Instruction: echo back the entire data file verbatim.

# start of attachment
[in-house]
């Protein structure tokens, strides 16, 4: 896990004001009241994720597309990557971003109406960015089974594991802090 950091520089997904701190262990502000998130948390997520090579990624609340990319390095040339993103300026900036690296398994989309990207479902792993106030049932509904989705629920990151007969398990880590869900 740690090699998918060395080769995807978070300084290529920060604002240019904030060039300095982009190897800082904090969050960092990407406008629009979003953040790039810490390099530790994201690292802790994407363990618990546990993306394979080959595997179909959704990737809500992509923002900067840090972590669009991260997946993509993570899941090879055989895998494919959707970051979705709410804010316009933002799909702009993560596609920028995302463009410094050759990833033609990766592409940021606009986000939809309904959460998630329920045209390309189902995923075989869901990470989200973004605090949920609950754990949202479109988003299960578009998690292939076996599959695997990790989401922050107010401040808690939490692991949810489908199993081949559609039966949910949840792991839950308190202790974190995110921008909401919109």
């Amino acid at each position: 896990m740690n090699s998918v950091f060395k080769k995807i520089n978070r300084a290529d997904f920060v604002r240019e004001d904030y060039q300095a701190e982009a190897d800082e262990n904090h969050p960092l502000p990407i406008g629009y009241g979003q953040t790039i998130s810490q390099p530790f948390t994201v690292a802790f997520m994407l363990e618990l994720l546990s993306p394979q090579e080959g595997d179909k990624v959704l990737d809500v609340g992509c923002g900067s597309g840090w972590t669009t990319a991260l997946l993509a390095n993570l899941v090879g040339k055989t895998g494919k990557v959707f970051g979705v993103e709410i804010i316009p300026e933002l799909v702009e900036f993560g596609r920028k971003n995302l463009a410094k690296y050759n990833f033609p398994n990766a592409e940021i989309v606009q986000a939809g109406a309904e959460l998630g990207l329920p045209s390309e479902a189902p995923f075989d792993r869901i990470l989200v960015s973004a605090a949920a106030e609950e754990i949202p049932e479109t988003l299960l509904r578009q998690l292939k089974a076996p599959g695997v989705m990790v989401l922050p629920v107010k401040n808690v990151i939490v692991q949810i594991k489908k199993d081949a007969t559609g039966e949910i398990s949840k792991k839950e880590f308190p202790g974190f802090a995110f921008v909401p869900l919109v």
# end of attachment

[in-house]
């Protein structure tokens, strides 16, 4: 896990004001009241994720597309990557971003109406960015089974594991802090 950091520089997904701190262990502000998130948390997520090579990624609340990319390095040339993103300026900036690296398994989309990207479902792993106030049932509904989705629920990151007969398990880590869900 740690090699998918060395080769995807978070300084290529920060604002240019904030060039300095982009190897800082904090969050960092990407406008629009979003953040790039810490390099530790994201690292802790994407363990618990546990993306394979080959595997179909959704990737809500992509923002900067840090972590669009991260997946993509993570899941090879055989895998494919959707970051979705709410804010316009933002799909702009993560596609920028995302463009410094050759990833033609990766592409940021606009986000939809309904959460998630329920045209390309189902995923075989869901990470989200973004605090949920609950754990949202479109988003299960578009998690292939076996599959695997990790989401922050107010401040808690939490692991949810489908199993081949559609039966949910949840792991839950308190202790974190995110921008909401919109």
């Amino acid at each position: 896990m740690n090699s998918v950091f060395k080769k995807i520089n978070r300084a290529d997904f920060v604002r240019e004001d904030y060039q300095a701190e982009a190897d800082e262990n904090h969050p960092l502000p990407i406008g629009y009241g979003q953040t790039i998130s810490q390099p530790f948390t994201v690292a802790f997520m994407l363990e618990l994720l546990s993306p394979q090579e080959g595997d179909k990624v959704l990737d809500v609340g992509c923002g900067s597309g840090w972590t669009t990319a991260l997946l993509a390095n993570l899941v090879g040339k055989t895998g494919k990557v959707f970051g979705v993103e709410i804010i316009p300026e933002l799909v702009e900036f993560g596609r920028k971003n995302l463009a410094k690296y050759n990833f033609p398994n990766a592409e940021i989309v606009q986000a939809g109406a309904e959460l998630g990207l329920p045209s390309e479902a189902p995923f075989d792993r869901i990470l989200v960015s973004a605090a949920a106030e609950e754990i949202p049932e479109t988003l299960l509904r578009q998690l292939k089974a076996p599959g695997v989705m990790v989401l922050p629920v107010k401040n808690v990151i939490v692991q949810i594991k489908k199993d081949a007969t559609g039966e949910i398990s949840k792991k839950e880590f308190p202790g974190f802090a995110f921008v909401p869900l919109v």